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    Chapter XXXIII

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    I do not know how long I was in a state of forgetfulness, but it seemed
    an age. A vague consciousness grew upon me by degrees, and then came a
    gathering anguish of pain in my limbs and through all my body. I
    shuddered. The thought flitted through my brain, "this is death--this is
    the hereafter."

    Then came a white upheaval at my side, and a voice said, with bitterness:

    "Will some gentleman be so good as to kick me behind?"

    It was Ballou--at least it was a towzled snow image in a sitting posture,
    with Ballou's voice.

    I rose up, and there in the gray dawn, not fifteen steps from us, were
    the frame buildings of a stage station, and under a shed stood our still
    saddled and bridled horses!

    An arched snow-drift broke up, now, and Ollendorff emerged from it, and
    the three of us sat and stared at the houses without speaking a word.
    We really had nothing to say. We were like the profane man who could not
    "do the subject justice," the whole situation was so painfully ridiculous
    and humiliating that words were tame and we did not know where to
    commence anyhow.

    The joy in our hearts at our deliverance was poisoned; well-nigh
    dissipated, indeed. We presently began to grow pettish by degrees, and
    sullen; and then, angry at each other, angry at ourselves, angry at
    everything in general, we moodily dusted the snow from our clothing and
    in unsociable single file plowed our way to the horses, unsaddled them,
    and sought shelter in the station.

    I have scarcely exaggerated a detail of this curious and absurd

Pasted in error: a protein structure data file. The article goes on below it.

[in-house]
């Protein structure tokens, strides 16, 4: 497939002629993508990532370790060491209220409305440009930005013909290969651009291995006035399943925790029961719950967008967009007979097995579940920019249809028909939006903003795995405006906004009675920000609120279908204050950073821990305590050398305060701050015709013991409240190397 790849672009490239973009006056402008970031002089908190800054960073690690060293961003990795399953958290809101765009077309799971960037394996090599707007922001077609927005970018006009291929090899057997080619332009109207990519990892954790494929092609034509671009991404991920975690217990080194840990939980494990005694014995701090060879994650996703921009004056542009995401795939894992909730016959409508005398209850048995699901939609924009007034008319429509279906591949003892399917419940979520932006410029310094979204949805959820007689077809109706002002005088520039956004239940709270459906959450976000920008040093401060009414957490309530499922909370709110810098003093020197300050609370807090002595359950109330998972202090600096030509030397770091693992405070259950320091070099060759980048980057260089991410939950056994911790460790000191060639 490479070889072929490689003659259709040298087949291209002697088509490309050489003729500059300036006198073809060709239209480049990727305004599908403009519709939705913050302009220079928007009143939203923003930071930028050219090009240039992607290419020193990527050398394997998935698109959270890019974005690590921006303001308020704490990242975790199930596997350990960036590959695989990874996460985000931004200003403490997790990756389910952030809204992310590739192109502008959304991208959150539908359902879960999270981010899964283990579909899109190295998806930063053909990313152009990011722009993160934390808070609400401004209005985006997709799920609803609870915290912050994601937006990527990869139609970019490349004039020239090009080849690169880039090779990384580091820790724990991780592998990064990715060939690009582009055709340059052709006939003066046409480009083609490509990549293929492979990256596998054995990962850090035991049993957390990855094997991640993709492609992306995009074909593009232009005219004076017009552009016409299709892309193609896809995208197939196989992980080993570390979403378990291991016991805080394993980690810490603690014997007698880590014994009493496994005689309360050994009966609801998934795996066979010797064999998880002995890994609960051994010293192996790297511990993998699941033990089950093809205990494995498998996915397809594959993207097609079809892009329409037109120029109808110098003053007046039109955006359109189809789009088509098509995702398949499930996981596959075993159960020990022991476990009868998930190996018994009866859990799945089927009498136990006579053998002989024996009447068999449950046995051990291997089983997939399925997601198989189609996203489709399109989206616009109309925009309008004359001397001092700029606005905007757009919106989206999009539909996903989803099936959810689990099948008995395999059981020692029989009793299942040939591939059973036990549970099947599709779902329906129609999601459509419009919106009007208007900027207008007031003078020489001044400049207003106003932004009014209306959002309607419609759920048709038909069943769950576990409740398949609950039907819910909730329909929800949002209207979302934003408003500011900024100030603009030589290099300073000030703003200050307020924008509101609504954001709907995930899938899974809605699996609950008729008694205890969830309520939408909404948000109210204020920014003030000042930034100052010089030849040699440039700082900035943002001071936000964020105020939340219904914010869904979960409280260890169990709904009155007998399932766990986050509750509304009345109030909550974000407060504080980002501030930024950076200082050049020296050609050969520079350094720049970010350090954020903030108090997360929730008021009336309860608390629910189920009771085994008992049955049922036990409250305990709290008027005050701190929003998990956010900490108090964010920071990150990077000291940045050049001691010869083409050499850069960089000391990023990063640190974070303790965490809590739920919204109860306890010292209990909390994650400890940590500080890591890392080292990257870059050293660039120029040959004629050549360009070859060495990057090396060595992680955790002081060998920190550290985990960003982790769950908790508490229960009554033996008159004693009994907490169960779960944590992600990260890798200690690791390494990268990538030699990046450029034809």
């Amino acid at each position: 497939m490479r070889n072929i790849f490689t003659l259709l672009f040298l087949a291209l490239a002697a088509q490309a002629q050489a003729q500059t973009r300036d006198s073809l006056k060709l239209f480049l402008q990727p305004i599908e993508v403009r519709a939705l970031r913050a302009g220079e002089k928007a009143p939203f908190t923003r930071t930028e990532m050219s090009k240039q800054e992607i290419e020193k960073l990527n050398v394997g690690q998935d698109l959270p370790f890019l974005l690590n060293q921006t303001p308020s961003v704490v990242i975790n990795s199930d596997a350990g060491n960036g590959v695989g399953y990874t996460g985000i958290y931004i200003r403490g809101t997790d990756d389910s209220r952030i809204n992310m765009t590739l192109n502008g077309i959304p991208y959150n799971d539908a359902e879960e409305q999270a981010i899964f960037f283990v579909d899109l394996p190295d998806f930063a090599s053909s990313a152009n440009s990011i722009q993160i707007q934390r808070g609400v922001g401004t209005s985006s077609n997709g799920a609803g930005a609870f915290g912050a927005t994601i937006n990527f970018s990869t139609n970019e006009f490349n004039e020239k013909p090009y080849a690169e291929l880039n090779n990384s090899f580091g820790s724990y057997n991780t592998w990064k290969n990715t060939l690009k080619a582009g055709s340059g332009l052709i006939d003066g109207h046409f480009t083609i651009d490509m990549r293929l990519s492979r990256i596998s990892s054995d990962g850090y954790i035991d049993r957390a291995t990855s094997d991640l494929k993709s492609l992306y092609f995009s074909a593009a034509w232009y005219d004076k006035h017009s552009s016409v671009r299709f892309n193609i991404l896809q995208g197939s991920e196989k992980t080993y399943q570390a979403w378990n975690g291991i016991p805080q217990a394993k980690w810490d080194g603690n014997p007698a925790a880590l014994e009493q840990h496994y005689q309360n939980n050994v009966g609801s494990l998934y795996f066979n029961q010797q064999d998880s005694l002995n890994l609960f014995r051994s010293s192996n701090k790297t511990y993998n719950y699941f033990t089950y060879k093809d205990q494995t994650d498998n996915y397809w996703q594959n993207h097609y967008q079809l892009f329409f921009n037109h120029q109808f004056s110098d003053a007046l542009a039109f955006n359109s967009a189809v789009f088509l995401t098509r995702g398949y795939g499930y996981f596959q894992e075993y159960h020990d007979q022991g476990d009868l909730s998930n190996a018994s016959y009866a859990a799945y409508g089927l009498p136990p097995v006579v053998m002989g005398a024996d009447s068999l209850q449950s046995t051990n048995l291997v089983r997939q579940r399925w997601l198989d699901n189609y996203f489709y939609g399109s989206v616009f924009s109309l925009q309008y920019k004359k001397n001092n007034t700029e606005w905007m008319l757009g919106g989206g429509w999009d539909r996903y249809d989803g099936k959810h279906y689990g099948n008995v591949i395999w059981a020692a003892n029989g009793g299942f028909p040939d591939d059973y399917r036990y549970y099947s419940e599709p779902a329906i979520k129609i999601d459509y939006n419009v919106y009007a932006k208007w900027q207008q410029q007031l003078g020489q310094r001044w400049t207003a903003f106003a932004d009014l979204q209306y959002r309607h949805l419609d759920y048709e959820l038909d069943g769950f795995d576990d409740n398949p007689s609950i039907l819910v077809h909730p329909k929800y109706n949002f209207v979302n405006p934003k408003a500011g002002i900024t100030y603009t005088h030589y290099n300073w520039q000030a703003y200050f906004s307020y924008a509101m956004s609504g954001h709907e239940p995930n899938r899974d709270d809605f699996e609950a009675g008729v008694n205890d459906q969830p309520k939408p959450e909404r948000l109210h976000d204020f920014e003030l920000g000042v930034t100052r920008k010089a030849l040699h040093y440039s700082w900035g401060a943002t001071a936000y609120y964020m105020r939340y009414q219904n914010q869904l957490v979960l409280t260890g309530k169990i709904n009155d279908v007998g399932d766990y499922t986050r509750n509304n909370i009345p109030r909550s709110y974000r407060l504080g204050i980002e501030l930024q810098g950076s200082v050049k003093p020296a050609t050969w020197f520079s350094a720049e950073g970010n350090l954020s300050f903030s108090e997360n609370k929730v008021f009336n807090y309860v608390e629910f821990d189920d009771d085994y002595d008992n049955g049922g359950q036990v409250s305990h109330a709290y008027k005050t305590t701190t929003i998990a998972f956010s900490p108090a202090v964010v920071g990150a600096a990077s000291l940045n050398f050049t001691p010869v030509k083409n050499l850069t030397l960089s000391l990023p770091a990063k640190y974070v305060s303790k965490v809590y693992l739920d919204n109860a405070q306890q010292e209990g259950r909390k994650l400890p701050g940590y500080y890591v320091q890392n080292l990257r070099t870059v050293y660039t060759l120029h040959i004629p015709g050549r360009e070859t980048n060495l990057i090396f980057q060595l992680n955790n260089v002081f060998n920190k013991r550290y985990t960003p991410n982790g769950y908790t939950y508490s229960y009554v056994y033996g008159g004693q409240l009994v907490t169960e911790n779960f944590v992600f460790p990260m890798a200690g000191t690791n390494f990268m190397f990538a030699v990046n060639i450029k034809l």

adventure. It occurred almost exactly as I have stated it. We actually
    went into camp in a snow-drift in a desert, at midnight in a storm,
    forlorn and hopeless, within fifteen steps of a comfortable inn.

    For two hours we sat apart in the station and ruminated in disgust.
    The mystery was gone, now, and it was plain enough why the horses had
    deserted us. Without a doubt they were under that shed a quarter of a
    minute after they had left us, and they must have overheard and enjoyed
    all our confessions and lamentations.

    After breakfast we felt better, and the zest of life soon came back.
    The world looked bright again, and existence was as dear to us as ever.
    Presently an uneasiness came over me--grew upon me--assailed me without
    ceasing. Alas, my regeneration was not complete--I wanted to smoke!
    I resisted with all my strength, but the flesh was weak. I wandered away
    alone and wrestled with myself an hour. I recalled my promises of reform
    and preached to myself persuasively, upbraidingly, exhaustively. But it
    was all vain, I shortly found myself sneaking among the snow-drifts
    hunting for my pipe. I discovered it after a considerable search, and
    crept away to hide myself and enjoy it. I remained behind the barn a
    good while, asking myself how I would feel if my braver, stronger, truer
    comrades should catch me in my degradation. At last I lit the pipe, and
    no human being can feel meaner and baser than I did then. I was ashamed
    of being in my own pitiful company. Still dreading discovery, I felt
    that perhaps the further side of the barn would be somewhat safer, and so
    I turned the corner. As I turned the one corner, smoking, Ollendorff
    turned the other with his bottle to his lips, and between us sat
    unconscious Ballou deep in a game of "solitaire" with the old greasy

    Absurdity could go no farther. We shook hands and agreed to say no more
    about "reform" and "examples to the rising generation."

    The station we were at was at the verge of the Twenty-six-Mile Desert.
    If we had approached it half an hour earlier the night before, we must
    have heard men shouting there and firing pistols; for they were expecting
    some sheep drovers and their flocks and knew that they would infallibly
    get lost and wander out of reach of help unless guided by sounds.

    While we remained at the station, three of the drovers arrived, nearly
    exhausted with their wanderings, but two others of their party were never
    heard of afterward.

    We reached Carson in due time, and took a rest. This rest, together with
    preparations for the journey to Esmeralda, kept us there a week, and the
    delay gave us the opportunity to be present at the trial of the great
    land-slide case of Hyde vs. Morgan--an episode which is famous in Nevada
    to this day. After a word or two of necessary explanation, I will set
    down the history of this singular affair just as it transpired.
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